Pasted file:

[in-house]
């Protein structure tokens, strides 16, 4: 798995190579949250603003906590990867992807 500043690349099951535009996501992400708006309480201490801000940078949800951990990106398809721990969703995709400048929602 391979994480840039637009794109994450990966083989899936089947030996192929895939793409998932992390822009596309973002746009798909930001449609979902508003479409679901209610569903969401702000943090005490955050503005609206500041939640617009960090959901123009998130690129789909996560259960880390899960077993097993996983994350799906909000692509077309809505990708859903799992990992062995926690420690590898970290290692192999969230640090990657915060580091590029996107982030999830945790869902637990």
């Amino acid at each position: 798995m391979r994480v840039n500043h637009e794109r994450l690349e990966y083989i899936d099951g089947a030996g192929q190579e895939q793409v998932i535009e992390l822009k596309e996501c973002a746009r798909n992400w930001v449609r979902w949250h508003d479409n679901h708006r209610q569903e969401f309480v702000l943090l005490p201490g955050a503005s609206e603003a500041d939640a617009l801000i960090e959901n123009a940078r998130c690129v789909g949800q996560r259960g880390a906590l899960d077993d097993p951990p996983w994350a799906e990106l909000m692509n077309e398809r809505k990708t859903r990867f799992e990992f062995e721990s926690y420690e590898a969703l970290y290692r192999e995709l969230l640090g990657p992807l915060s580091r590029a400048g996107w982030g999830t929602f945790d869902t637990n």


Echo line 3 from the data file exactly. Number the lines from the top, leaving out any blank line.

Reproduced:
């Amino acid at each position: 798995m391979r994480v840039n500043h637009e794109r994450l690349e990966y083989i899936d099951g089947a030996g192929q190579e895939q793409v998932i535009e992390l822009k596309e996501c973002a746009r798909n992400w930001v449609r979902w949250h508003d479409n679901h708006r209610q569903e969401f309480v702000l943090l005490p201490g955050a503005s609206e603003a500041d939640a617009l801000i960090e959901n123009a940078r998130c690129v789909g949800q996560r259960g880390a906590l899960d077993d097993p951990p996983w994350a799906e990106l909000m692509n077309e398809r809505k990708t859903r990867f799992e990992f062995e721990s926690y420690e590898a969703l970290y290692r192999e995709l969230l640090g990657p992807l915060s580091r590029a400048g996107w982030g999830t929602f945790d869902t637990n």